Is My Small-breed Dog Overweight?
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Worried that your small-breed dog is packing on the pounds? Run your hands along his backbone. You should be able to feel (but not see) his ribs. You also should see a clearly defined waist behind the ribs. If you can’t, follow these seven tips from Debra Eldredge, a veterinarian and co-author of “Dog Owner's Home Veterinary Handbook,” published by Howell Book House.
1. See the Vet
Before you put your overweight dog on a diet, schedule an appointment with the vet to make sure an underlying health problem isn’t causing the numbers on the scale to creep up.
2. Think beyond Mealtime
Snacks and table scraps might account for your overweight dog’s bulging belly, Eldredge says. If curtailing in-between meals doesn’t make a difference, consider continuing with the same amount of food but switching to a different formula. Your vet can give you guidance.
3. Give Him Veggies
Thawed frozen green beans, canned pumpkin (which is fiber-rich and filling) and cut-up carrots make satisfying, low-calorie snacks for your pet.
4. Redo the Numbers
A study showed that dogs can count up to six or seven, Eldredge says. If he is accustomed to getting two small biscuits as a treat, break one biscuit into two pieces. By his count, he’s still getting two treats!
5. Rethink Rewards
As much as your overweight dog loves treats, he also loves taking walks, playing and spending time with you. You also can replace biscuits with a couple of pieces of the kibble he would get during mealtime.
6. Do the Hunger Test
Is your bichon staring up at you with those beautiful eyes as you nibble on peanuts? He’s probably not hungry. As you have your snack, offer him a piece of kibble. If he turns it down, he’s not really hungry — he just wants your peanuts!
7. Put Him on the Scale
If your overweight dog has just a couple of pounds to lose, it can be hard to gauge whether he is making progress. Ask your clinic if it’s OK if you stop in once a week so he can step onto the doctor’s scale.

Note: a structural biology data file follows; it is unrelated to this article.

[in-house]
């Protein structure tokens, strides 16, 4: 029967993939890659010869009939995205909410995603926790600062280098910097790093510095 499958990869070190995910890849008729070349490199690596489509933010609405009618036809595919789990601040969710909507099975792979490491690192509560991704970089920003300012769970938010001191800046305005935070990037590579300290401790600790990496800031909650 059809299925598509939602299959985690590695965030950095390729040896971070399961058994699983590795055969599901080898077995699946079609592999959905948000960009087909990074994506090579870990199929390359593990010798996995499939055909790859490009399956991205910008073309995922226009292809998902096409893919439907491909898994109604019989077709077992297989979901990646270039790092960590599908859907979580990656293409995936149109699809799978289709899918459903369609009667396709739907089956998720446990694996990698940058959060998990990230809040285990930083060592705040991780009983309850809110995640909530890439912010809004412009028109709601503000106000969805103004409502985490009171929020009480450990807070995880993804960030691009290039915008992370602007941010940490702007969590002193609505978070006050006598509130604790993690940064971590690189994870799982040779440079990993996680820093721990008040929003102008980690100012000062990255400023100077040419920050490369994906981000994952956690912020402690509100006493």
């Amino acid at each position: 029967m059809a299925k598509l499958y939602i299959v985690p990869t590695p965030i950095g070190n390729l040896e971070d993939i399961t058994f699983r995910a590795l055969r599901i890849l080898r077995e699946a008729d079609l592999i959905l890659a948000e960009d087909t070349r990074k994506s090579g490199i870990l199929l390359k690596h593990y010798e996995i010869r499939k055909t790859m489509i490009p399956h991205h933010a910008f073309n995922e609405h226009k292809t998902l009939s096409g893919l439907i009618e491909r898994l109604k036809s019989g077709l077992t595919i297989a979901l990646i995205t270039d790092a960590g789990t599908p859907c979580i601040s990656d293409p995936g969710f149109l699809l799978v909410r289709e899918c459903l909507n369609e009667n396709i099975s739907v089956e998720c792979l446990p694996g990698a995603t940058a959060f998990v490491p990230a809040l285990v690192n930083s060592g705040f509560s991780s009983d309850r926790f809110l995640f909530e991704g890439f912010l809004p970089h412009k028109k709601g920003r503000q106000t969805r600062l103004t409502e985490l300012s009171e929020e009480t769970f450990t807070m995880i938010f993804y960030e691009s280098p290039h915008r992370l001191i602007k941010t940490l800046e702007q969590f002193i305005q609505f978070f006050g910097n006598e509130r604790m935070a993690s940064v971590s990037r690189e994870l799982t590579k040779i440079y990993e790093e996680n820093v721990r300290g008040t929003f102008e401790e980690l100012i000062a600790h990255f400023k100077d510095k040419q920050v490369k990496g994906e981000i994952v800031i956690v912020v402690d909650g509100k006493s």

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- adp_description_block223Understanding Puppy Food Nutrition Labels
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How much do you know about the food you’re buying for your puppy? When shopping for puppy food, pay attention to these three sections of a dog food label.
1. The Ingredient Panel
This section lists all the ingredients that make up the product. The ingredients are listed in descending order according to weight before cooking. In dry food, look for a source of high-quality animal-based protein: chicken or lamb, for example. Dogs thrive on animal proteins.
Manufacturers who use large amounts of vegetable proteins might be saving money by providing basic — but not optimal — nutrition. You should also avoid artificial colors and flavors, which offer no nutritional benefits.
2. The Guaranteed Analysis
Near the ingredient panel should be a chart of percentages called the "guaranteed analysis." These figures reveal the basic nutrient makeup of the dog food's formula and protein content. The minimum percentages of protein and fat and the maximum percentages of fiber and moisture (water) should be listed.
3. The Manufacturer’s Name and Address
This information must be included on the label by law. A toll-free number or web address for the manufacturer may also be listed. Manufacturers who list a phone number, such as IAMS™, generally have a high-quality product and welcome consumer calls and questions. If you would like information about IAMS products, visit our website or call us toll-free at 800-525-4267.
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